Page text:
Thursday, February 03, 2011

Images vs. Words

This is a musing post, not linked to any one particular current topic, yet linked to all of them. I was watching a Chris Hedges video (on the death of the liberal class in the US)in which he stated that we are moving from the era of written words to the era of images, with consequences which are not always obvious. For instance, images are much better at provoking emotions than words and analysis.

My guess is that he is right in that. Think back to the coverage of the Vietnam war (or even WWII). It is the few iconic images we remember easily: the raising of the flag, the naked, hurt girl running, the My Lai executions. Yet all these are single images, images of a single event which may or may not be representative of all that took place.

There is something about images that provokes emotions. But there is also something about images that might get past our analytical and critical defenses, that might brand us directly in a way which later arguments cannot affect. Whether this is so I don't know.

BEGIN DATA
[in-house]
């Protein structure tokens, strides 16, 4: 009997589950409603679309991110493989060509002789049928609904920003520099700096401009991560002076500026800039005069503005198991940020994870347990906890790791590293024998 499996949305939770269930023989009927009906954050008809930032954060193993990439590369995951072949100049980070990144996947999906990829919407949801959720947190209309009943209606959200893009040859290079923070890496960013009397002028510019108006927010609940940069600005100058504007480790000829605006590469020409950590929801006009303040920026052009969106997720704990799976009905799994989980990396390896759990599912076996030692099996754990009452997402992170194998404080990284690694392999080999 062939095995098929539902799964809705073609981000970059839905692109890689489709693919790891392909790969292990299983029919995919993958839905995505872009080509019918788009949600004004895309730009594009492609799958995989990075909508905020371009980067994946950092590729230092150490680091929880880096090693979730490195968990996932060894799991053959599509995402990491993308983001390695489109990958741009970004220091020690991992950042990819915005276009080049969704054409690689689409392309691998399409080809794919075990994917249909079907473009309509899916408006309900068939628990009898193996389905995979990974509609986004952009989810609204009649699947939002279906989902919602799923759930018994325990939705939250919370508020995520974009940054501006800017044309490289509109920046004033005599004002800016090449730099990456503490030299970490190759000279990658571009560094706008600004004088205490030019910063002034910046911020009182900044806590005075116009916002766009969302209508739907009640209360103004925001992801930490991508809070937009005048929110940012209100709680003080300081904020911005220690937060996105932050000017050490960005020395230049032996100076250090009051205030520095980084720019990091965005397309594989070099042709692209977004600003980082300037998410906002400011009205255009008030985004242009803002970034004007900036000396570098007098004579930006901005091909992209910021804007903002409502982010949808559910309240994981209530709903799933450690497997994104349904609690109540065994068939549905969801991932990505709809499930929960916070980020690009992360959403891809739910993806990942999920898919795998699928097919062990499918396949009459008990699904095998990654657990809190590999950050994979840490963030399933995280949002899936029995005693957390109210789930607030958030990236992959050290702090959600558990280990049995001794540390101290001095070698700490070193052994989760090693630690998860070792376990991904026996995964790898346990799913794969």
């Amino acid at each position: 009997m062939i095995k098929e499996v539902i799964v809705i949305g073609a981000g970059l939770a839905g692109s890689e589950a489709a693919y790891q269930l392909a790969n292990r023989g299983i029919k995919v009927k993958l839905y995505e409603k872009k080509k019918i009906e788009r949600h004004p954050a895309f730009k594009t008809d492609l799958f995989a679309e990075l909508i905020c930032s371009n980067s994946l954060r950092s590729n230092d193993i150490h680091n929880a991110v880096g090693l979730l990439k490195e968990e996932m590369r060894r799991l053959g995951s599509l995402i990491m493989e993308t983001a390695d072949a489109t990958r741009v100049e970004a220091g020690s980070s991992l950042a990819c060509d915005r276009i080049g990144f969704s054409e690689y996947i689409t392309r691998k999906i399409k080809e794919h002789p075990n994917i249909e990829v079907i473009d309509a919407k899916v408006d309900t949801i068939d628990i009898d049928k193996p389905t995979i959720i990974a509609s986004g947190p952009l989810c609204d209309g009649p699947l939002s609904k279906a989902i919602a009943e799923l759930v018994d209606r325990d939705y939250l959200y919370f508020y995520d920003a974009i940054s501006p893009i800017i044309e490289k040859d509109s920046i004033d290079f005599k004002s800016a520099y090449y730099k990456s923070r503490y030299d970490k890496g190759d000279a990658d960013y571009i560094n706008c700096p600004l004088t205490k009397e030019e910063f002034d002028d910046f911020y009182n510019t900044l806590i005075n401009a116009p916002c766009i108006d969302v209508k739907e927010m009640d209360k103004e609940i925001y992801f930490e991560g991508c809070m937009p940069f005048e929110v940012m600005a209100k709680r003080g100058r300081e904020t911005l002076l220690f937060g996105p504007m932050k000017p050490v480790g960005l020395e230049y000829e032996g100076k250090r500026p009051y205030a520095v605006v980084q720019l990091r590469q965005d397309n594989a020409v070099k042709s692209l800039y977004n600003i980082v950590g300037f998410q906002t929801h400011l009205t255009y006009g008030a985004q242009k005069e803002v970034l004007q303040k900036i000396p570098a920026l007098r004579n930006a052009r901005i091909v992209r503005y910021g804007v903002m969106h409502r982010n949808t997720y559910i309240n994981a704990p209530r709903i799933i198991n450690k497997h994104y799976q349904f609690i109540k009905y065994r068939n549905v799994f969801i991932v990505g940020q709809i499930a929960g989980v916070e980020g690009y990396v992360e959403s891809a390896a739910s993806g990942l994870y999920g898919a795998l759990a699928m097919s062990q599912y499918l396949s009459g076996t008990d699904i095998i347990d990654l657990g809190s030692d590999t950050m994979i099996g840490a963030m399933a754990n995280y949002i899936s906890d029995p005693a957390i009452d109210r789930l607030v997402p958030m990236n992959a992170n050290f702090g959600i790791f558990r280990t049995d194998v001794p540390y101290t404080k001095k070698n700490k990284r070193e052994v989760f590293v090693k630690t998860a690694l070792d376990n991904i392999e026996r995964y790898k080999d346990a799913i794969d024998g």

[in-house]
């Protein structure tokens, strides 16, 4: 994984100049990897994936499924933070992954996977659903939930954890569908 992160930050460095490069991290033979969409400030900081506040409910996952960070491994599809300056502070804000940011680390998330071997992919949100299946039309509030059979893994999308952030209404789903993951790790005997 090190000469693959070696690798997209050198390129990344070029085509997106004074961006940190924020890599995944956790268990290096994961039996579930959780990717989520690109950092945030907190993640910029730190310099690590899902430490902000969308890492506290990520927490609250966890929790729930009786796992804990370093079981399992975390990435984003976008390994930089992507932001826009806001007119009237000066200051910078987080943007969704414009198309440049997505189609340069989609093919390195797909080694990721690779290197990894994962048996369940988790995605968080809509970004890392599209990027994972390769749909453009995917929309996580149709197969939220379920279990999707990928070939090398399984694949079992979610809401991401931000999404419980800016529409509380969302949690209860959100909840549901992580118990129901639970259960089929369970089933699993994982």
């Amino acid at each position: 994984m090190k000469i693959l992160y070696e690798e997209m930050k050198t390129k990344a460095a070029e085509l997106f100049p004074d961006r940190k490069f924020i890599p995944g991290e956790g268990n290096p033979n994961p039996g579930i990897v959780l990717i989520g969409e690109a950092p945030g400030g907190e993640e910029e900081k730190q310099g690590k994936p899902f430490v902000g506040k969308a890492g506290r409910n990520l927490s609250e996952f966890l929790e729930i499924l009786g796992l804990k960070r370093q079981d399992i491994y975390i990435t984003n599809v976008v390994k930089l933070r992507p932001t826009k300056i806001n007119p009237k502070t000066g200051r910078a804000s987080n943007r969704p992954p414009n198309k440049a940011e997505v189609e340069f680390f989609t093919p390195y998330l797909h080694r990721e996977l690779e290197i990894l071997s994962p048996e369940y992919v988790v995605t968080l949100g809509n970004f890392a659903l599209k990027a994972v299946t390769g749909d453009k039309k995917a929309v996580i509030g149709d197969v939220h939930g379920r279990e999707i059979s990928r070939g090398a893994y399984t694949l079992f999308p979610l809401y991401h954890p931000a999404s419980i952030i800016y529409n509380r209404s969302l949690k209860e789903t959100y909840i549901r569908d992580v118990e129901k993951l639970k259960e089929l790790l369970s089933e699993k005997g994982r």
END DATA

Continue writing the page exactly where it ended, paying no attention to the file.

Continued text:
But I do know that fighting an image with words doesn't seem to work, even though it is only in the analysis stage that we can truly look at the evidence, truly compare it, truly understand how common something is, how something came about.

Maybe this is because analysis, to be of any worth, must be boring, long and detailed? Maybe this is because analysis, when done correctly, tries to avoid that premature emotional branding? Emotions are not absent in it, but they should not drive the analysis to rapid conclusions.

Now combine images with short sound-bites (such as on Fox News) and you can see why it just might be the case that our public debates are deteriorating partly because of the impact of images? We are taking short-cuts the conclusions, carried by that emotional significance?

Heh. I just scanned through this post and realized that I was doing exactly the wrong thing. I should find a picture of Echidne staring quietly into the distance where weird creatures wearing bankster hats stomp on masses of the suffering and patriarchs prepare cages for their wimminfolk.

But even in feminism it is those short sound-bites and internal images which sometimes carry the day: Bra-burning and hairy armpits, Birkenstocks and ugly women.